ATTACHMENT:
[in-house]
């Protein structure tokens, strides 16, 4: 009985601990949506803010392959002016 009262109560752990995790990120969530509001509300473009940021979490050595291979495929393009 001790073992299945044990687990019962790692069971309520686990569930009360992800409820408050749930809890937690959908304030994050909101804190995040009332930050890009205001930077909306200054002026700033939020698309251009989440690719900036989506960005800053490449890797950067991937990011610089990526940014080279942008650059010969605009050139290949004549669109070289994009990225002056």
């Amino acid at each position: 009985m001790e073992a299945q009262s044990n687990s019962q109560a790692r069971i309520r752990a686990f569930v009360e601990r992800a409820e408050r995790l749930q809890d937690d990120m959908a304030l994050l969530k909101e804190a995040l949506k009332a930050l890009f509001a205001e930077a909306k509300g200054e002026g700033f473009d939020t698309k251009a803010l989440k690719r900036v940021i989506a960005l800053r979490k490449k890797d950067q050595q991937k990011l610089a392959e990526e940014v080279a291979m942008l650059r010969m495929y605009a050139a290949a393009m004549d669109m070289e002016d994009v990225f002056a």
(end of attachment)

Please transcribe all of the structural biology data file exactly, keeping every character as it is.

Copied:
[in-house]
């Protein structure tokens, strides 16, 4: 009985601990949506803010392959002016 009262109560752990995790990120969530509001509300473009940021979490050595291979495929393009 001790073992299945044990687990019962790692069971309520686990569930009360992800409820408050749930809890937690959908304030994050909101804190995040009332930050890009205001930077909306200054002026700033939020698309251009989440690719900036989506960005800053490449890797950067991937990011610089990526940014080279942008650059010969605009050139290949004549669109070289994009990225002056």
């Amino acid at each position: 009985m001790e073992a299945q009262s044990n687990s019962q109560a790692r069971i309520r752990a686990f569930v009360e601990r992800a409820e408050r995790l749930q809890d937690d990120m959908a304030l994050l969530k909101e804190a995040l949506k009332a930050l890009f509001a205001e930077a909306k509300g200054e002026g700033f473009d939020t698309k251009a803010l989440k690719r900036v940021i989506a960005l800053r979490k490449k890797d950067q050595q991937k990011l610089a392959e990526e940014v080279a291979m942008l650059r010969m495929y605009a050139a290949a393009m004549d669109m070289e002016d994009v990225f002056a």